If the regulators overseeing community banks were to ape the Consumer Financial Protection Bureau by disclosing data about customers' complaints, the results might be more entertaining than illuminating.
So says reader PRLynn, who reviews complaint files for small banks. Commenting on a recent story in which consumer advocates clamored for more transparency about customer disputes at banks with less than $10 billion in assets, she warned that little insight could be gleaned from the information.
"How helpful will it be to see the following (typical) complaints lodged against small banks?” she wrote. "The new accounts person did not offer fresh coffee. The carpet in the lobby is ugly. The bank should have known the check they were depositing would bounce. The bank is not open on Saturdays. Ten pages of incoherent rambling that references things like ‘free citizen of the republic' … I could go on."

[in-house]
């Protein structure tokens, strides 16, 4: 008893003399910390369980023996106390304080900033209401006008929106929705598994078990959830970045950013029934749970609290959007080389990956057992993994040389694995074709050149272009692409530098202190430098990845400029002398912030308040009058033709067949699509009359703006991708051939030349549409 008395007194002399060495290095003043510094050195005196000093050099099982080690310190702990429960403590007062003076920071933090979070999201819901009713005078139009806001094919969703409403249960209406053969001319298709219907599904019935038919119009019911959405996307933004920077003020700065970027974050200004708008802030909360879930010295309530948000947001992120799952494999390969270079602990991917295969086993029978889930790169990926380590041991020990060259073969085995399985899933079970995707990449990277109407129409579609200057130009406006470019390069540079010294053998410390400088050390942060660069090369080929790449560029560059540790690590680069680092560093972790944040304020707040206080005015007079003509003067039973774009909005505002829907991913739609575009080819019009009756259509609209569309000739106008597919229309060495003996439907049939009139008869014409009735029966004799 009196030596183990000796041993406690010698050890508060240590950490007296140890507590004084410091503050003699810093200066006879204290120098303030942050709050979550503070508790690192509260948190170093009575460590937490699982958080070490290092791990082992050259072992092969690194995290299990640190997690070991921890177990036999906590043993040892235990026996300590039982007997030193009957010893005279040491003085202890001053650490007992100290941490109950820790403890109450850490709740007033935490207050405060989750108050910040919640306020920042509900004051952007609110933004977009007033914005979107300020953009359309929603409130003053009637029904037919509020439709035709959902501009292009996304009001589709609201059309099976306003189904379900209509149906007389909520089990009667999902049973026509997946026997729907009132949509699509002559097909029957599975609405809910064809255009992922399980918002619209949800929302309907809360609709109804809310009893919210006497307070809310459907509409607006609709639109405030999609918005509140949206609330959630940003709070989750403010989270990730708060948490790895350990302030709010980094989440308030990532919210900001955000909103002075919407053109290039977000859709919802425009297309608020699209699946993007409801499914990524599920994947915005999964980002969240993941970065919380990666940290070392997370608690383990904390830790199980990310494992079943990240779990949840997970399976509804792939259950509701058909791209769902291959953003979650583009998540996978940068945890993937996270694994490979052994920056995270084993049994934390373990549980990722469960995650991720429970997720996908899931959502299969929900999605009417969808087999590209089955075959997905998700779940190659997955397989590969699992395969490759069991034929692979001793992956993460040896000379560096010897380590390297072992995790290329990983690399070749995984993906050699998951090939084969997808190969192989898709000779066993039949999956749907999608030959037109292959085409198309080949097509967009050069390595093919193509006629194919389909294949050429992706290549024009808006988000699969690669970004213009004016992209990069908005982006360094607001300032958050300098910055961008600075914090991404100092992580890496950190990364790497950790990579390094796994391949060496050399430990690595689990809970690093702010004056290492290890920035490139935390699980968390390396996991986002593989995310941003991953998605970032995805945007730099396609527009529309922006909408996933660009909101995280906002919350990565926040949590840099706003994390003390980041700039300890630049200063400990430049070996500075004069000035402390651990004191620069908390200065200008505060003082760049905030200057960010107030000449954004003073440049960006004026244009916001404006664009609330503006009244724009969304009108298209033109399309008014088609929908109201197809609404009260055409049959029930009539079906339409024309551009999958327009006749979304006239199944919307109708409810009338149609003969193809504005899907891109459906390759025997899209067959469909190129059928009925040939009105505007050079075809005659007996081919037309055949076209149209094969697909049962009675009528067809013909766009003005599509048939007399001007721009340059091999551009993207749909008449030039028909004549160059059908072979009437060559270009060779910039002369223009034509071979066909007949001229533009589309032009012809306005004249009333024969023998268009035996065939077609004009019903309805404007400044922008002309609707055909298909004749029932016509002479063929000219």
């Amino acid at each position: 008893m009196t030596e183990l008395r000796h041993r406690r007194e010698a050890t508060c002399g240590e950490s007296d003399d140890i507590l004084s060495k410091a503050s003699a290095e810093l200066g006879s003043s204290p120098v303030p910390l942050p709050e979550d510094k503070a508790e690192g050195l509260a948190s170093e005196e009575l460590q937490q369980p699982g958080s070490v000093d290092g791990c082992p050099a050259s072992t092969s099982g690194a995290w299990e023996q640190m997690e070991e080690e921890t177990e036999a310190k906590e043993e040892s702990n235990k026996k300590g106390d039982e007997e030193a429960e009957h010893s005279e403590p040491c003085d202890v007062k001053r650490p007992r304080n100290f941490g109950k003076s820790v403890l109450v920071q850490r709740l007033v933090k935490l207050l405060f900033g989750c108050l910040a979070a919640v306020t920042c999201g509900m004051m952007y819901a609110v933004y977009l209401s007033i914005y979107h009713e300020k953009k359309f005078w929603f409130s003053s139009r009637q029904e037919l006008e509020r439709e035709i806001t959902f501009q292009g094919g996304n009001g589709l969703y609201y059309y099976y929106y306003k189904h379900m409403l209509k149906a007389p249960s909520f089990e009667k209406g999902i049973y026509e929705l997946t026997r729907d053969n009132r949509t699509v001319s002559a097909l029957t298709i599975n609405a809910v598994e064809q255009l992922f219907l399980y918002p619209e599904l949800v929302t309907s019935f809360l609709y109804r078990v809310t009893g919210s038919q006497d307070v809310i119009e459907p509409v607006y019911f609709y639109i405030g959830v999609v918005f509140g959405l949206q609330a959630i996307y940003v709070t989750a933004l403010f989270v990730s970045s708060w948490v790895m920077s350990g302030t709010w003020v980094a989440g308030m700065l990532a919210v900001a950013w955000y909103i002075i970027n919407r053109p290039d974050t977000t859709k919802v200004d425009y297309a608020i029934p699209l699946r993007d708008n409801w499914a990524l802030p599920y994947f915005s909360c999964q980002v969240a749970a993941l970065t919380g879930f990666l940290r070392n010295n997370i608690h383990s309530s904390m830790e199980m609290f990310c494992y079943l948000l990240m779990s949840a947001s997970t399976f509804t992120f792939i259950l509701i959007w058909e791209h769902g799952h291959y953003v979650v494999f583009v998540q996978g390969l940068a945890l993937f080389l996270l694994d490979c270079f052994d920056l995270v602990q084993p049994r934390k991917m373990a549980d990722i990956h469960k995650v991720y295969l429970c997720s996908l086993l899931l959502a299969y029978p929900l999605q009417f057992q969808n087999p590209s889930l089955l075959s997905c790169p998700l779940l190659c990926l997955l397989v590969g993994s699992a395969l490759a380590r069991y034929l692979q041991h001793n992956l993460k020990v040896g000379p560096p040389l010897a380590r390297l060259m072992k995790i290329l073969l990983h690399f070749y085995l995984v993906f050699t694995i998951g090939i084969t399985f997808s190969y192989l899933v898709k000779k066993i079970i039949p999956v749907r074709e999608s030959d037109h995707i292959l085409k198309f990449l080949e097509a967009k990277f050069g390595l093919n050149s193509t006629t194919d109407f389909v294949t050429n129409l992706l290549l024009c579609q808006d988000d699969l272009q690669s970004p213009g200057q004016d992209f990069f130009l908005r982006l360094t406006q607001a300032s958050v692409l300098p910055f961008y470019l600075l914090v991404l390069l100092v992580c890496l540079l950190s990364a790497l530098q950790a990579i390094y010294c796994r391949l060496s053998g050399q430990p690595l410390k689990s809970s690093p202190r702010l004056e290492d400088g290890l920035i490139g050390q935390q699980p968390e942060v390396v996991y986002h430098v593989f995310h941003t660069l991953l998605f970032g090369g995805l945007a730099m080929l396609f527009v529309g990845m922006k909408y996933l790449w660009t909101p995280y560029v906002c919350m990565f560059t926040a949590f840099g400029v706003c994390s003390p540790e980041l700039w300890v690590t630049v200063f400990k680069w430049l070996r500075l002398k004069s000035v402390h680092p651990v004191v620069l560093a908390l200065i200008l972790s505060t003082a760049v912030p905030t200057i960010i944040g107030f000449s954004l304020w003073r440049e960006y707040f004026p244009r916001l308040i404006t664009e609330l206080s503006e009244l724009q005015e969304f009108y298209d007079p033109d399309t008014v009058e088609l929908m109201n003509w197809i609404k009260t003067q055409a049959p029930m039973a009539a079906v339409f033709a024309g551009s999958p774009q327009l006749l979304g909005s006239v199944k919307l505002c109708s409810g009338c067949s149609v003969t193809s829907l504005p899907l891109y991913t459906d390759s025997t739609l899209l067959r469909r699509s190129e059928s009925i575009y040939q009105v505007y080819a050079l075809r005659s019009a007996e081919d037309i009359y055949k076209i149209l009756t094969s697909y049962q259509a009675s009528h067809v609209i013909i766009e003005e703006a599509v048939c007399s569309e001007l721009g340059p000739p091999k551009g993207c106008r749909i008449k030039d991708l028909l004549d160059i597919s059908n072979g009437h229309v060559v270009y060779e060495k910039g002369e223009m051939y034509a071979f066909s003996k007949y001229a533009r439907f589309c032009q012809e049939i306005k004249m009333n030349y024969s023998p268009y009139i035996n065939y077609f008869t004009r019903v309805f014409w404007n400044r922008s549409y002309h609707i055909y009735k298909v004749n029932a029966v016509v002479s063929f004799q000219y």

We found a few other bank-related examples of this type of feedback on NotAlwaysRight.com, a website that collects stories about customers with less-than-reasonable requests: a bank customer flips out after denial of a request to withdraw money without providing identification; a non-accountholder objects to paying a service fee to cash a check; a cardholder tries to return a new credit card because it has an unwanted feature, contactless payment capabilities ("that radio frequency payment stuff"), in addition to the traditional magnetic stripe.
To be sure, the banking industry, particularly the large national banks, has a sorry record of mistreating customers and ignoring legitimate complaints. The CFPB's database is intended to encourage improvements in this area. Still, some requests can be frivolous. We wondered if there were other recurring themes among the types of trivial feedback small banks receive.
What's the most inane customer complaint your bank has ever received? How did your team handle the situation? What have you learned from dealing with this type of feedback over the years? Let us know in the comments section below.